By 2041, Metrolinx says over 10 million people will live across the Golden Horseshoe Area. The new transportation plan will move beyond The Big Move.

The report reads: “We need to plan for a future characterized not only by continued population and employment growth, but also by changing demographics (including an aging population), the changing nature of work, new transportation technologies and services, and the impacts of climate change. In short, we cannot stop.”

There are five different aspects of this new transportation plan.

  1. Completing delivery of current regional transit projects: Metrolinx is in the midst of increasing their Rapid Express Rail, working on the Hurontario, Eglinton, Hamilton, and Finch Light Rail Transit, as well as the York VIVA. Delivery is expected by 2025.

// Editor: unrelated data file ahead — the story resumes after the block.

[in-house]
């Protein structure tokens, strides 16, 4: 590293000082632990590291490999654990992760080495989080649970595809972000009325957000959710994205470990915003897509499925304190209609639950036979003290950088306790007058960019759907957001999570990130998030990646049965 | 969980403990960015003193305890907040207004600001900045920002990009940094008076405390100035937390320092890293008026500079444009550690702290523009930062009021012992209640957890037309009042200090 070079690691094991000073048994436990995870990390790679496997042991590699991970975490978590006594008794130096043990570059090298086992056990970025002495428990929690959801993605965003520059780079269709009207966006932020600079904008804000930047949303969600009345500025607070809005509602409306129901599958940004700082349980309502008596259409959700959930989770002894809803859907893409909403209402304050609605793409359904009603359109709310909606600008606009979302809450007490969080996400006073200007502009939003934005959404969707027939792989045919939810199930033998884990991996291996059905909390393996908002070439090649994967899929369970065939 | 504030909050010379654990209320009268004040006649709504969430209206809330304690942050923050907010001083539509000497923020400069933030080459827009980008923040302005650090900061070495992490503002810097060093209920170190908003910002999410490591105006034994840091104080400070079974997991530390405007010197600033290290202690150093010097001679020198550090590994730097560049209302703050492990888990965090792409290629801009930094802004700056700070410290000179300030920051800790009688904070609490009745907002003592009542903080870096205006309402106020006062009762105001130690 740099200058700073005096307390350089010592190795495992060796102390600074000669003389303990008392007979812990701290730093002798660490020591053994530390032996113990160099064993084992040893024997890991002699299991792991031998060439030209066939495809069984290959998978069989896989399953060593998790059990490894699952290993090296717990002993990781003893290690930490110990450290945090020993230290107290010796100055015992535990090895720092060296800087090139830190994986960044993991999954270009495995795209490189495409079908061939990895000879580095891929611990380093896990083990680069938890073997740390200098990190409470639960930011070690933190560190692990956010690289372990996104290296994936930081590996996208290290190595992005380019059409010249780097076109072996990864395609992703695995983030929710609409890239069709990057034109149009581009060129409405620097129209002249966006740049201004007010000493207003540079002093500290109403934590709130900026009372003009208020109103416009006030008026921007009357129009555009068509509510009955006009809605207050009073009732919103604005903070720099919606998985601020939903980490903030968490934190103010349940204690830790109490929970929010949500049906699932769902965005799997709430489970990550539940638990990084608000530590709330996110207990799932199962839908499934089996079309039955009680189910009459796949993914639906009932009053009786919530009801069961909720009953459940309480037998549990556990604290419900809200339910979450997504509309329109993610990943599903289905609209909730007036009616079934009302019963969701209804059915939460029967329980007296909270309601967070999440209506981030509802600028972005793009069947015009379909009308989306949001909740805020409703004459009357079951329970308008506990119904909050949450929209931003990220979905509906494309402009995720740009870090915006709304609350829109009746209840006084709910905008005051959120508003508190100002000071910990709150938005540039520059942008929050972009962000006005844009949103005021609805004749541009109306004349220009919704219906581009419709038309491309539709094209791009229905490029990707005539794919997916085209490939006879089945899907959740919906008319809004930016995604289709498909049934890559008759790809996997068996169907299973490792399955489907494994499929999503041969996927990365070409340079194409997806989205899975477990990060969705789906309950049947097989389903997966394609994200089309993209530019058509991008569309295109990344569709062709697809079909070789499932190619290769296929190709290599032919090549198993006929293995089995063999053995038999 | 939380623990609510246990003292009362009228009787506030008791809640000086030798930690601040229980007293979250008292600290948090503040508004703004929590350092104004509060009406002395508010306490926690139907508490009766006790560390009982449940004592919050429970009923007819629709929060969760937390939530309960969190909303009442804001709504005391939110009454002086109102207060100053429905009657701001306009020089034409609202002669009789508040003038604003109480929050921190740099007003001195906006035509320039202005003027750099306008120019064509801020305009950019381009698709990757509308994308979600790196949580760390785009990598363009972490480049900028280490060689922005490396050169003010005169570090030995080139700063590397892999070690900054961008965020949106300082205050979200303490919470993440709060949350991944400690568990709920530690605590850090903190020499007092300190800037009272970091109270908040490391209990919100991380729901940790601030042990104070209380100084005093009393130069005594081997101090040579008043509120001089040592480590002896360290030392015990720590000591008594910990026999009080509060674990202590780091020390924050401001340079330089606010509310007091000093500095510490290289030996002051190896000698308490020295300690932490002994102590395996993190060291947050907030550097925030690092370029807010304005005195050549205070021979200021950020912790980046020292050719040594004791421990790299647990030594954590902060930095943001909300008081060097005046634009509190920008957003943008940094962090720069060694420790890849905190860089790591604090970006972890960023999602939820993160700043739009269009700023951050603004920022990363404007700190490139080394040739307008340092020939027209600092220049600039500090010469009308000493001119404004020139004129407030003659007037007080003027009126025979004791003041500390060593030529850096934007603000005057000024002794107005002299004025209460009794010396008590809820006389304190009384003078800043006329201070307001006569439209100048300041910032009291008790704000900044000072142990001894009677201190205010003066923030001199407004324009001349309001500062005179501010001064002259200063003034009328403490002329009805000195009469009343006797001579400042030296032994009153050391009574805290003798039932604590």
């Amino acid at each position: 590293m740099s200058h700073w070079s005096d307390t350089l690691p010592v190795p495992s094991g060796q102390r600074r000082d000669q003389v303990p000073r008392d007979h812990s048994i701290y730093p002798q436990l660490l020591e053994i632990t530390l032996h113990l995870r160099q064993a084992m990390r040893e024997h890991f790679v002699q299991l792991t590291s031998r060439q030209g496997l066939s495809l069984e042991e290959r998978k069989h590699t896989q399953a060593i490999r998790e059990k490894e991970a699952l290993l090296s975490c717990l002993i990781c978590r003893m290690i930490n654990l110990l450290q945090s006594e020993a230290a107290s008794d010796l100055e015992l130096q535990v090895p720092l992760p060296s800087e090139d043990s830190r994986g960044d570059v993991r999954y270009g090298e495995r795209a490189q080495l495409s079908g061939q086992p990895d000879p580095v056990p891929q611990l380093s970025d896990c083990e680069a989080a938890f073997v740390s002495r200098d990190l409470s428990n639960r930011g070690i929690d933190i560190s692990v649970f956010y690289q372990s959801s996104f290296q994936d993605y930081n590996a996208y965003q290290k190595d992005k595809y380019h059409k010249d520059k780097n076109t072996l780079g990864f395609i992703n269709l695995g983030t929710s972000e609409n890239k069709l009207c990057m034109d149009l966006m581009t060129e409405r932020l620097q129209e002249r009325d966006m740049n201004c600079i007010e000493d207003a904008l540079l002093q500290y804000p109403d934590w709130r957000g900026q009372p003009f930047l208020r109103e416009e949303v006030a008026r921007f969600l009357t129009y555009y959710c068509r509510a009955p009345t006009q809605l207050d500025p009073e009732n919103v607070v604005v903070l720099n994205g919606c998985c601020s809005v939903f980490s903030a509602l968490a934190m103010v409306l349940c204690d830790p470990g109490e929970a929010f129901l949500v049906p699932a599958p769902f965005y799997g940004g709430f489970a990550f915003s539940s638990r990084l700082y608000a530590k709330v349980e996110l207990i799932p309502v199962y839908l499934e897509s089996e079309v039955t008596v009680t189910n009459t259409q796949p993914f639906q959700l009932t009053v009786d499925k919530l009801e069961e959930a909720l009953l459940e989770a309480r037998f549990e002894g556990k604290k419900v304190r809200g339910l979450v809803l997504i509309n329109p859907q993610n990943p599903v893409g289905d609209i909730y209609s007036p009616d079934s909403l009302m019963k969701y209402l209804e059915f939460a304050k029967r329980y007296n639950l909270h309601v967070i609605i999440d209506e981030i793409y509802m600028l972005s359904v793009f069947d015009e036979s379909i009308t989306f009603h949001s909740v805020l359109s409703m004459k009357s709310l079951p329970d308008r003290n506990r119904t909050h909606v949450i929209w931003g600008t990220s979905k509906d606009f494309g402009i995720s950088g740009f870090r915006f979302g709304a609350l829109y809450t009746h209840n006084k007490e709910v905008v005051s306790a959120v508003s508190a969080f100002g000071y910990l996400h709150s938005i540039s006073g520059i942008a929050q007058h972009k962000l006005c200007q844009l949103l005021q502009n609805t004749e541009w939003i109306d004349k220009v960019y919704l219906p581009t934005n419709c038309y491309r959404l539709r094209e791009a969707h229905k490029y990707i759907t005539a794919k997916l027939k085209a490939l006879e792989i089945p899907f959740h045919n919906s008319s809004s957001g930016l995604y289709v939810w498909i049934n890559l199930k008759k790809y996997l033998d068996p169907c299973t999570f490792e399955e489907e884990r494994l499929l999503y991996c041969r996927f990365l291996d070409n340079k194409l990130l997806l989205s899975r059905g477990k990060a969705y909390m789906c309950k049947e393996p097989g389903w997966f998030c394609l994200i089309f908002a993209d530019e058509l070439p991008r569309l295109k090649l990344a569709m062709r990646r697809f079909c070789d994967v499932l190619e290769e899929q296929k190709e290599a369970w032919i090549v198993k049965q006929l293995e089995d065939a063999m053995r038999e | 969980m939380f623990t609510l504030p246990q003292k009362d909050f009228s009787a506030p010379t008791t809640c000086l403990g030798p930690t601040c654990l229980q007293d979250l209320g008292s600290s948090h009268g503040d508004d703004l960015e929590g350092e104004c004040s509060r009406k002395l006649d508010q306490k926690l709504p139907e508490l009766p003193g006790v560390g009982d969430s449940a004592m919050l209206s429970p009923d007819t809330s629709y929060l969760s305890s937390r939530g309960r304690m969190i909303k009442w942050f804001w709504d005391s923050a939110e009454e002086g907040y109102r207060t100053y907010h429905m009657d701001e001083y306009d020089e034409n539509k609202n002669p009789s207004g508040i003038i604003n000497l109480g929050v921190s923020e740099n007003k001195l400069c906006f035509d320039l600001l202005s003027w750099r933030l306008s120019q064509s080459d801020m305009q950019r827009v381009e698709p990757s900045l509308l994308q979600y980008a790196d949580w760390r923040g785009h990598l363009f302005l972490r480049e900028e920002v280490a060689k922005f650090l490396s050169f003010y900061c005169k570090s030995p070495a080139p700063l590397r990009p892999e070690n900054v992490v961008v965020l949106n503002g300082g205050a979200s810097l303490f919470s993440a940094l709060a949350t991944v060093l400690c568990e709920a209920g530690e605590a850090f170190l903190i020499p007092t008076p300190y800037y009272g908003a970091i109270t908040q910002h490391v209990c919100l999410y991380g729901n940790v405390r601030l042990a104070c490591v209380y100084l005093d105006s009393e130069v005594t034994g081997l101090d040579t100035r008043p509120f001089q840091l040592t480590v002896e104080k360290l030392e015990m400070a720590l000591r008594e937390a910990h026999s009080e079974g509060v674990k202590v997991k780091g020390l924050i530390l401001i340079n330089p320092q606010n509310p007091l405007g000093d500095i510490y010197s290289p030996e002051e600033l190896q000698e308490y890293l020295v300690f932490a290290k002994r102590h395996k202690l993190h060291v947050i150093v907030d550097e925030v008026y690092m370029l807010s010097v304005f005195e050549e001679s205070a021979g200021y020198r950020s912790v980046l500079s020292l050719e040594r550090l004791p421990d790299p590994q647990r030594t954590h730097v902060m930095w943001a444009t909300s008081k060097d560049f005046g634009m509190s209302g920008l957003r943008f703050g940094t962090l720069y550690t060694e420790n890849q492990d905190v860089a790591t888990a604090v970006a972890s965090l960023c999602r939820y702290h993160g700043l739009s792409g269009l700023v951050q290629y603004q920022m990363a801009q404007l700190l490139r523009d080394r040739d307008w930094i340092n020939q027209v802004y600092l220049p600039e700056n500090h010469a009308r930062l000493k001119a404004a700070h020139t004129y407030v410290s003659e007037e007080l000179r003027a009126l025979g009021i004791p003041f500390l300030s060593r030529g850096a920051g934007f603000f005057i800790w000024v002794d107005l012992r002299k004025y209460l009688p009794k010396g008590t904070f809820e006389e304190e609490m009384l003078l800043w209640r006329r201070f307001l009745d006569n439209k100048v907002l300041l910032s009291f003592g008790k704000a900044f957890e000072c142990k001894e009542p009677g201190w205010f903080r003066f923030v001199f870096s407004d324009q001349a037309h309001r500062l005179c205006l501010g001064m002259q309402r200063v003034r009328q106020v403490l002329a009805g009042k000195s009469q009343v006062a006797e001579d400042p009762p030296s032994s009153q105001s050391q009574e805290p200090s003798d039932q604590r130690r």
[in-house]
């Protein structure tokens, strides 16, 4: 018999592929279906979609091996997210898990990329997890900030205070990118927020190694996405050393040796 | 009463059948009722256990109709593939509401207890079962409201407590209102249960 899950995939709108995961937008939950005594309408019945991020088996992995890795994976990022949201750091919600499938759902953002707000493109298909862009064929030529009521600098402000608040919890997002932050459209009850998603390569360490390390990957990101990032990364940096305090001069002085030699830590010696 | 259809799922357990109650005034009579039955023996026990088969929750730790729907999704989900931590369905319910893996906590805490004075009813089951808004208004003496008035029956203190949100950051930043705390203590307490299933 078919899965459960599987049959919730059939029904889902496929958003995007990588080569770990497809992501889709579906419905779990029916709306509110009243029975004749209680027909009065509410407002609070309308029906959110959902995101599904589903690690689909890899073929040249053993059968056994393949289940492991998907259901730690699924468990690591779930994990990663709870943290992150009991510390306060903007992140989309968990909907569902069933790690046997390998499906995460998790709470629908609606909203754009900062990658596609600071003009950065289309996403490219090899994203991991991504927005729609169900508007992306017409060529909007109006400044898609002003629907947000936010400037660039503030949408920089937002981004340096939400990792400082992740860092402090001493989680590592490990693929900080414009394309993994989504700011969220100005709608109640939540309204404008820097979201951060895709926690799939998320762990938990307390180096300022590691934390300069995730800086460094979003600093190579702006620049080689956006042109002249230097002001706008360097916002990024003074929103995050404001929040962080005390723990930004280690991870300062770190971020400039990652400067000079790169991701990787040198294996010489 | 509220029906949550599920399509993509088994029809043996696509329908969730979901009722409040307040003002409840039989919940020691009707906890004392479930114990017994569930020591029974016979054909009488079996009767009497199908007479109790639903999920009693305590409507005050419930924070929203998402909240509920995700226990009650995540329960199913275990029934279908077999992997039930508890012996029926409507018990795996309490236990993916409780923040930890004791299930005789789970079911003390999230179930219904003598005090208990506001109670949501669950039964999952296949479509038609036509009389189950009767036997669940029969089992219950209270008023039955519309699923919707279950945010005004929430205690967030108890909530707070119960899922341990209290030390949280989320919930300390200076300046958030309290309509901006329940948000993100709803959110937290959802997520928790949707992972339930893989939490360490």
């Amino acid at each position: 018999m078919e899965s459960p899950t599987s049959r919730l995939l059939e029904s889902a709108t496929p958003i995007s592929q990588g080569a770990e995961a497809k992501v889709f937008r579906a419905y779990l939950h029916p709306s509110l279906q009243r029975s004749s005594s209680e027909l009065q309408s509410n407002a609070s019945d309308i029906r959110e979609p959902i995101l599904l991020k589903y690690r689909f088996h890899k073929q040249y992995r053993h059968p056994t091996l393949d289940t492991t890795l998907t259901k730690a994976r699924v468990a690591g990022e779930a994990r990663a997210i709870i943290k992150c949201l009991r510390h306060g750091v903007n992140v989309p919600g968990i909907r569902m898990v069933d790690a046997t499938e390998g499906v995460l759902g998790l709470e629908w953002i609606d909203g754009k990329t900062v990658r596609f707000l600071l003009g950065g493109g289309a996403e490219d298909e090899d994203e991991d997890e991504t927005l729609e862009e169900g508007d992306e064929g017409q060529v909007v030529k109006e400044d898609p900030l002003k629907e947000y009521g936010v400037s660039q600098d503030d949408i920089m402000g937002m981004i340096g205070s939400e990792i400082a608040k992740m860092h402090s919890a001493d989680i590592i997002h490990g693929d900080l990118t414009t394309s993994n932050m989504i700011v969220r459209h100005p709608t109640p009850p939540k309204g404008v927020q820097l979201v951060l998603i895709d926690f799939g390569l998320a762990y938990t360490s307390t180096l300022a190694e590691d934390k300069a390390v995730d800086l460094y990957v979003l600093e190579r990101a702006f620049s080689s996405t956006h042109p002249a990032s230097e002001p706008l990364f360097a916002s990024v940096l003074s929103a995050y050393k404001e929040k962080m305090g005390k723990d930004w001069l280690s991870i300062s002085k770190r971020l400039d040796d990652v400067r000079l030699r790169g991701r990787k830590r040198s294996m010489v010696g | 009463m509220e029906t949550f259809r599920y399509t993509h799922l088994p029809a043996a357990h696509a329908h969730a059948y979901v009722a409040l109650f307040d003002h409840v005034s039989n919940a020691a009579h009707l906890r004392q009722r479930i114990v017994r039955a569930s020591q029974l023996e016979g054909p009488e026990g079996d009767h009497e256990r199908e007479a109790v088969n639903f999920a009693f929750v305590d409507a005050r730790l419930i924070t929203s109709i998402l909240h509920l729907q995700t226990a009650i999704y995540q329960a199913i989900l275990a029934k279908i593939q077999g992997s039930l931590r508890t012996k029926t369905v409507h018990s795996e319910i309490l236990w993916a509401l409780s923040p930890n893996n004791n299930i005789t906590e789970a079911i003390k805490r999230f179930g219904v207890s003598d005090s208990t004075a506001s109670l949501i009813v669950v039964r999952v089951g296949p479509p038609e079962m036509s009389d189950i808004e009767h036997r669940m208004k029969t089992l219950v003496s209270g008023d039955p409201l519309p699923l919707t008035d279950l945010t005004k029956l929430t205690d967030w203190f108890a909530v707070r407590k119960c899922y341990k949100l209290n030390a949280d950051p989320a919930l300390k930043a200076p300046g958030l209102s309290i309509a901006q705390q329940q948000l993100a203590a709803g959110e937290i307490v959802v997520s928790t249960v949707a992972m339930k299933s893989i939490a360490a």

2. Connecting more of the region with frequent rapid transit: The goal is to create 15-minute all day service so that people can get around the region without delay.
  3. Optimizing the transportation system to make the best possible use of existing and future transit assets: Metrolinx has determined that fares by distance is the most efficient structure. It also wants to ensure that more people take alternative modes of transportation on their way to use the transit system. Their goal will be to increase the number of people who bike, walk, or carpool from 38 per cent to 62-64 per cent.
  4. Integrating land use and transportation: This strategy will help create mobility hubs and new developments, with the goal of intensifying certain areas so that transit becomes more accessible. The designs wil encourage cycling and walking as primary modes of transportation.
  5. Preparing for an uncertain future: The plan encourages a regional approach to transit planning as opposed to municipal or private enterprises. Metrolinx will also continue to study new technologies to help reduce greenhouse gasses.

The public will be able to provide feedback at six regional roundtables prior to the final draft.

Ontario may use hydrogen-powered train on GO Transit lines

Ontario is hoping to join the list of mostly European innovators looking to create clean public transportation.